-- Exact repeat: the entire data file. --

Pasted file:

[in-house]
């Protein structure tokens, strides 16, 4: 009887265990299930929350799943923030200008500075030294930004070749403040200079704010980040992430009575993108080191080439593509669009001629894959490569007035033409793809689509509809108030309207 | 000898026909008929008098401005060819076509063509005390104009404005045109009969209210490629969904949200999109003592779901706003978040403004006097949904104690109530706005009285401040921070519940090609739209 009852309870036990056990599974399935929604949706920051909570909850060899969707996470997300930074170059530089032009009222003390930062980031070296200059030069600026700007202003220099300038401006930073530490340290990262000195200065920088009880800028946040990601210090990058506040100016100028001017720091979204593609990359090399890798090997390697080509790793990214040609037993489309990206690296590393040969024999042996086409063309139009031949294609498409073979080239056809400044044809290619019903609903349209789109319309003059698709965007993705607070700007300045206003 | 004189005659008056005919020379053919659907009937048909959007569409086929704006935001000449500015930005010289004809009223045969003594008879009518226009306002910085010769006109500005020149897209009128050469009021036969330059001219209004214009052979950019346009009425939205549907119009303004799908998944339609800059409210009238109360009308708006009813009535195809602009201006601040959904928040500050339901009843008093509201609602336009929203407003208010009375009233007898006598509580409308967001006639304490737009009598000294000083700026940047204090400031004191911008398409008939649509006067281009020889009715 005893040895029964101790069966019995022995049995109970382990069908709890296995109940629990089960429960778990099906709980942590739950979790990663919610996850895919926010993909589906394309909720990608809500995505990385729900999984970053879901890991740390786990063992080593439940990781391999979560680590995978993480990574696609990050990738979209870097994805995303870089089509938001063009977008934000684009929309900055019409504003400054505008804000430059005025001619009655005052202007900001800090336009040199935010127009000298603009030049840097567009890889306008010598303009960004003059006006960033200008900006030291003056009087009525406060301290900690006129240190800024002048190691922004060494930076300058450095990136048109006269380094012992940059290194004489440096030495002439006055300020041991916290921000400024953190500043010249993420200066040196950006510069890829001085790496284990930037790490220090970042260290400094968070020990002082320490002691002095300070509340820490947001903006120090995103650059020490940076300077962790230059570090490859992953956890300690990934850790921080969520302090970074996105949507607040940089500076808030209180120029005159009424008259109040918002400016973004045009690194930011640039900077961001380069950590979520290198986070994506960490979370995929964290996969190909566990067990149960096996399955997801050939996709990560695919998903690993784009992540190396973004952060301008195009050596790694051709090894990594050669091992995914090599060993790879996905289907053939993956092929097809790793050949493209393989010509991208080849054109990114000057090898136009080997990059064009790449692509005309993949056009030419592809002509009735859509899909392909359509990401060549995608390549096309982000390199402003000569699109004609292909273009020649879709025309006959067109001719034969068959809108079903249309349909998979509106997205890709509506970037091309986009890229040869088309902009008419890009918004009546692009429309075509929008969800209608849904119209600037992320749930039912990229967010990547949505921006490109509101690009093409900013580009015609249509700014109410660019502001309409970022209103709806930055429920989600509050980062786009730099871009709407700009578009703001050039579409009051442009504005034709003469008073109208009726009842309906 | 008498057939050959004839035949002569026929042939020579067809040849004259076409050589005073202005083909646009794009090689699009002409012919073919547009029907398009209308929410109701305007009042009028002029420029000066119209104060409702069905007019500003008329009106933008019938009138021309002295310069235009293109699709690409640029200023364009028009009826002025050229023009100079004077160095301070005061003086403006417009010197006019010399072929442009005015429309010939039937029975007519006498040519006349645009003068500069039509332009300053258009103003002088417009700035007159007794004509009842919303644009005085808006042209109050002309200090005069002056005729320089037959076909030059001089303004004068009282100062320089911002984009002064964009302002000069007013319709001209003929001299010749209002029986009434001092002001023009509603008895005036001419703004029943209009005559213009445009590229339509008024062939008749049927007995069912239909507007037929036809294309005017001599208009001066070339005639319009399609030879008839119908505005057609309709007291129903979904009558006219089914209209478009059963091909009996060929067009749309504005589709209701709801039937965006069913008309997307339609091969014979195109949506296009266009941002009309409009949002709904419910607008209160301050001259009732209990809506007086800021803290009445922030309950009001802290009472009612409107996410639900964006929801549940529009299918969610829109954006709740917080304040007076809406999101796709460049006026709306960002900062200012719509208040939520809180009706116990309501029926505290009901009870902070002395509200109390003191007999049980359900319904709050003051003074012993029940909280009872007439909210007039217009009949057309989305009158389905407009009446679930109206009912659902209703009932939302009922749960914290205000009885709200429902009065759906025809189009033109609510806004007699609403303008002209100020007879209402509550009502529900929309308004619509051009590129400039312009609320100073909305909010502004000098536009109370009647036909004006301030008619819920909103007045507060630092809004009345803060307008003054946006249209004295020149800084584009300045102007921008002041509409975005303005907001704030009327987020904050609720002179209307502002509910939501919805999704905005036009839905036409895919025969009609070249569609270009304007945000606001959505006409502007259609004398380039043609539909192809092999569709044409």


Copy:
[in-house]
């Protein structure tokens, strides 16, 4: 009887265990299930929350799943923030200008500075030294930004070749403040200079704010980040992430009575993108080191080439593509669009001629894959490569007035033409793809689509509809108030309207 | 000898026909008929008098401005060819076509063509005390104009404005045109009969209210490629969904949200999109003592779901706003978040403004006097949904104690109530706005009285401040921070519940090609739209 009852309870036990056990599974399935929604949706920051909570909850060899969707996470997300930074170059530089032009009222003390930062980031070296200059030069600026700007202003220099300038401006930073530490340290990262000195200065920088009880800028946040990601210090990058506040100016100028001017720091979204593609990359090399890798090997390697080509790793990214040609037993489309990206690296590393040969024999042996086409063309139009031949294609498409073979080239056809400044044809290619019903609903349209789109319309003059698709965007993705607070700007300045206003 | 004189005659008056005919020379053919659907009937048909959007569409086929704006935001000449500015930005010289004809009223045969003594008879009518226009306002910085010769006109500005020149897209009128050469009021036969330059001219209004214009052979950019346009009425939205549907119009303004799908998944339609800059409210009238109360009308708006009813009535195809602009201006601040959904928040500050339901009843008093509201609602336009929203407003208010009375009233007898006598509580409308967001006639304490737009009598000294000083700026940047204090400031004191911008398409008939649509006067281009020889009715 005893040895029964101790069966019995022995049995109970382990069908709890296995109940629990089960429960778990099906709980942590739950979790990663919610996850895919926010993909589906394309909720990608809500995505990385729900999984970053879901890991740390786990063992080593439940990781391999979560680590995978993480990574696609990050990738979209870097994805995303870089089509938001063009977008934000684009929309900055019409504003400054505008804000430059005025001619009655005052202007900001800090336009040199935010127009000298603009030049840097567009890889306008010598303009960004003059006006960033200008900006030291003056009087009525406060301290900690006129240190800024002048190691922004060494930076300058450095990136048109006269380094012992940059290194004489440096030495002439006055300020041991916290921000400024953190500043010249993420200066040196950006510069890829001085790496284990930037790490220090970042260290400094968070020990002082320490002691002095300070509340820490947001903006120090995103650059020490940076300077962790230059570090490859992953956890300690990934850790921080969520302090970074996105949507607040940089500076808030209180120029005159009424008259109040918002400016973004045009690194930011640039900077961001380069950590979520290198986070994506960490979370995929964290996969190909566990067990149960096996399955997801050939996709990560695919998903690993784009992540190396973004952060301008195009050596790694051709090894990594050669091992995914090599060993790879996905289907053939993956092929097809790793050949493209393989010509991208080849054109990114000057090898136009080997990059064009790449692509005309993949056009030419592809002509009735859509899909392909359509990401060549995608390549096309982000390199402003000569699109004609292909273009020649879709025309006959067109001719034969068959809108079903249309349909998979509106997205890709509506970037091309986009890229040869088309902009008419890009918004009546692009429309075509929008969800209608849904119209600037992320749930039912990229967010990547949505921006490109509101690009093409900013580009015609249509700014109410660019502001309409970022209103709806930055429920989600509050980062786009730099871009709407700009578009703001050039579409009051442009504005034709003469008073109208009726009842309906 | 008498057939050959004839035949002569026929042939020579067809040849004259076409050589005073202005083909646009794009090689699009002409012919073919547009029907398009209308929410109701305007009042009028002029420029000066119209104060409702069905007019500003008329009106933008019938009138021309002295310069235009293109699709690409640029200023364009028009009826002025050229023009100079004077160095301070005061003086403006417009010197006019010399072929442009005015429309010939039937029975007519006498040519006349645009003068500069039509332009300053258009103003002088417009700035007159007794004509009842919303644009005085808006042209109050002309200090005069002056005729320089037959076909030059001089303004004068009282100062320089911002984009002064964009302002000069007013319709001209003929001299010749209002029986009434001092002001023009509603008895005036001419703004029943209009005559213009445009590229339509008024062939008749049927007995069912239909507007037929036809294309005017001599208009001066070339005639319009399609030879008839119908505005057609309709007291129903979904009558006219089914209209478009059963091909009996060929067009749309504005589709209701709801039937965006069913008309997307339609091969014979195109949506296009266009941002009309409009949002709904419910607008209160301050001259009732209990809506007086800021803290009445922030309950009001802290009472009612409107996410639900964006929801549940529009299918969610829109954006709740917080304040007076809406999101796709460049006026709306960002900062200012719509208040939520809180009706116990309501029926505290009901009870902070002395509200109390003191007999049980359900319904709050003051003074012993029940909280009872007439909210007039217009009949057309989305009158389905407009009446679930109206009912659902209703009932939302009922749960914290205000009885709200429902009065759906025809189009033109609510806004007699609403303008002209100020007879209402509550009502529900929309308004619509051009590129400039312009609320100073909305909010502004000098536009109370009647036909004006301030008619819920909103007045507060630092809004009345803060307008003054946006249209004295020149800084584009300045102007921008002041509409975005303005907001704030009327987020904050609720002179209307502002509910939501919805999704905005036009839905036409895919025969009609070249569609270009304007945000606001959505006409502007259609004398380039043609539909192809092999569709044409």